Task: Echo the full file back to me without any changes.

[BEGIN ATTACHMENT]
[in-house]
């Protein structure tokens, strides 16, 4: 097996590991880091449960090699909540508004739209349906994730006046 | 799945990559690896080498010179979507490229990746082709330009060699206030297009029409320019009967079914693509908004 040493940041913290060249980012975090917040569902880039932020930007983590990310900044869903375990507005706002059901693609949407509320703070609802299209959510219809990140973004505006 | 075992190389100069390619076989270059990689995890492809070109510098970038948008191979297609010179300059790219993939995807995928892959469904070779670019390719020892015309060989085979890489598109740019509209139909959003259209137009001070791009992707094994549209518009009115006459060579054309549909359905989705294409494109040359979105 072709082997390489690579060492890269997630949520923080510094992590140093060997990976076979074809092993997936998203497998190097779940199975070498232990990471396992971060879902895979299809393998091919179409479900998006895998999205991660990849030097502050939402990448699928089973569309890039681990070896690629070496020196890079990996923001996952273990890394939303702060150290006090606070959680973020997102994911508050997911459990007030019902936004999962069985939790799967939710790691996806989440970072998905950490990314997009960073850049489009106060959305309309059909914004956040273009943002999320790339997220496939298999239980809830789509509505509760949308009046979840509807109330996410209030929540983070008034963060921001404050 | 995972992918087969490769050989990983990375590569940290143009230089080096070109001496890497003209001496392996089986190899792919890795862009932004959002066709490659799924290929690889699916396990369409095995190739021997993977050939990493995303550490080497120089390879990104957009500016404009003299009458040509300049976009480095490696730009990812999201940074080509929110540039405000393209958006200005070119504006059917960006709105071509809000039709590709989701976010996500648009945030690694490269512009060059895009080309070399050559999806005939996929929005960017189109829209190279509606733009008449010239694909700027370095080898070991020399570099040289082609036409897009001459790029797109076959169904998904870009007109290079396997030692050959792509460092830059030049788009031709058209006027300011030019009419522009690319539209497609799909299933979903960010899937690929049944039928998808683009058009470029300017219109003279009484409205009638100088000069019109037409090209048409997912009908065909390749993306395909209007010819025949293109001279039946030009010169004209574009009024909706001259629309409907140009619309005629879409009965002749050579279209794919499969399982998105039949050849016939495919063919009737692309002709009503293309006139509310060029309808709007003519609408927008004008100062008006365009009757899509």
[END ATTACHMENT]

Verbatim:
[in-house]
């Protein structure tokens, strides 16, 4: 097996590991880091449960090699909540508004739209349906994730006046 | 799945990559690896080498010179979507490229990746082709330009060699206030297009029409320019009967079914693509908004 040493940041913290060249980012975090917040569902880039932020930007983590990310900044869903375990507005706002059901693609949407509320703070609802299209959510219809990140973004505006 | 075992190389100069390619076989270059990689995890492809070109510098970038948008191979297609010179300059790219993939995807995928892959469904070779670019390719020892015309060989085979890489598109740019509209139909959003259209137009001070791009992707094994549209518009009115006459060579054309549909359905989705294409494109040359979105 072709082997390489690579060492890269997630949520923080510094992590140093060997990976076979074809092993997936998203497998190097779940199975070498232990990471396992971060879902895979299809393998091919179409479900998006895998999205991660990849030097502050939402990448699928089973569309890039681990070896690629070496020196890079990996923001996952273990890394939303702060150290006090606070959680973020997102994911508050997911459990007030019902936004999962069985939790799967939710790691996806989440970072998905950490990314997009960073850049489009106060959305309309059909914004956040273009943002999320790339997220496939298999239980809830789509509505509760949308009046979840509807109330996410209030929540983070008034963060921001404050 | 995972992918087969490769050989990983990375590569940290143009230089080096070109001496890497003209001496392996089986190899792919890795862009932004959002066709490659799924290929690889699916396990369409095995190739021997993977050939990493995303550490080497120089390879990104957009500016404009003299009458040509300049976009480095490696730009990812999201940074080509929110540039405000393209958006200005070119504006059917960006709105071509809000039709590709989701976010996500648009945030690694490269512009060059895009080309070399050559999806005939996929929005960017189109829209190279509606733009008449010239694909700027370095080898070991020399570099040289082609036409897009001459790029797109076959169904998904870009007109290079396997030692050959792509460092830059030049788009031709058209006027300011030019009419522009690319539209497609799909299933979903960010899937690929049944039928998808683009058009470029300017219109003279009484409205009638100088000069019109037409090209048409997912009908065909390749993306395909209007010819025949293109001279039946030009010169004209574009009024909706001259629309409907140009619309005629879409009965002749050579279209794919499969399982998105039949050849016939495919063919009737692309002709009503293309006139509310060029309808709007003519609408927008004008100062008006365009009757899509």